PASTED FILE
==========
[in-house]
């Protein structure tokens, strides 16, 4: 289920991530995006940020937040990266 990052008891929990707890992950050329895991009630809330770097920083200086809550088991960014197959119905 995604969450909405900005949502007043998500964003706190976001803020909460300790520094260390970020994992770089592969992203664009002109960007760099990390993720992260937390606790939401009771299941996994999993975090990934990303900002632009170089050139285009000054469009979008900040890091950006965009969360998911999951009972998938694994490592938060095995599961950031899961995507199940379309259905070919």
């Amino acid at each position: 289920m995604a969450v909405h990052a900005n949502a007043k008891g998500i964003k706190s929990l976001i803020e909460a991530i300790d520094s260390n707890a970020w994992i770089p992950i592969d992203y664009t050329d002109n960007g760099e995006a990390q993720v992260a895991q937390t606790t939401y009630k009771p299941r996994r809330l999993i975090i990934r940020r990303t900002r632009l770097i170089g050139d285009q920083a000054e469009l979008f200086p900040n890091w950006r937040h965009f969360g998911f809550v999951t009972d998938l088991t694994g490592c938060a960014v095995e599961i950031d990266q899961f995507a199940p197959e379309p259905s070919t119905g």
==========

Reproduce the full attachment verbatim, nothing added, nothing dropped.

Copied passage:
[in-house]
């Protein structure tokens, strides 16, 4: 289920991530995006940020937040990266 990052008891929990707890992950050329895991009630809330770097920083200086809550088991960014197959119905 995604969450909405900005949502007043998500964003706190976001803020909460300790520094260390970020994992770089592969992203664009002109960007760099990390993720992260937390606790939401009771299941996994999993975090990934990303900002632009170089050139285009000054469009979008900040890091950006965009969360998911999951009972998938694994490592938060095995599961950031899961995507199940379309259905070919």
């Amino acid at each position: 289920m995604a969450v909405h990052a900005n949502a007043k008891g998500i964003k706190s929990l976001i803020e909460a991530i300790d520094s260390n707890a970020w994992i770089p992950i592969d992203y664009t050329d002109n960007g760099e995006a990390q993720v992260a895991q937390t606790t939401y009630k009771p299941r996994r809330l999993i975090i990934r940020r990303t900002r632009l770097i170089g050139d285009q920083a000054e469009l979008f200086p900040n890091w950006r937040h965009f969360g998911f809550v999951t009972d998938l088991t694994g490592c938060a960014v095995e599961i950031d990266q899961f995507a199940p197959e379309p259905s070919t119905g």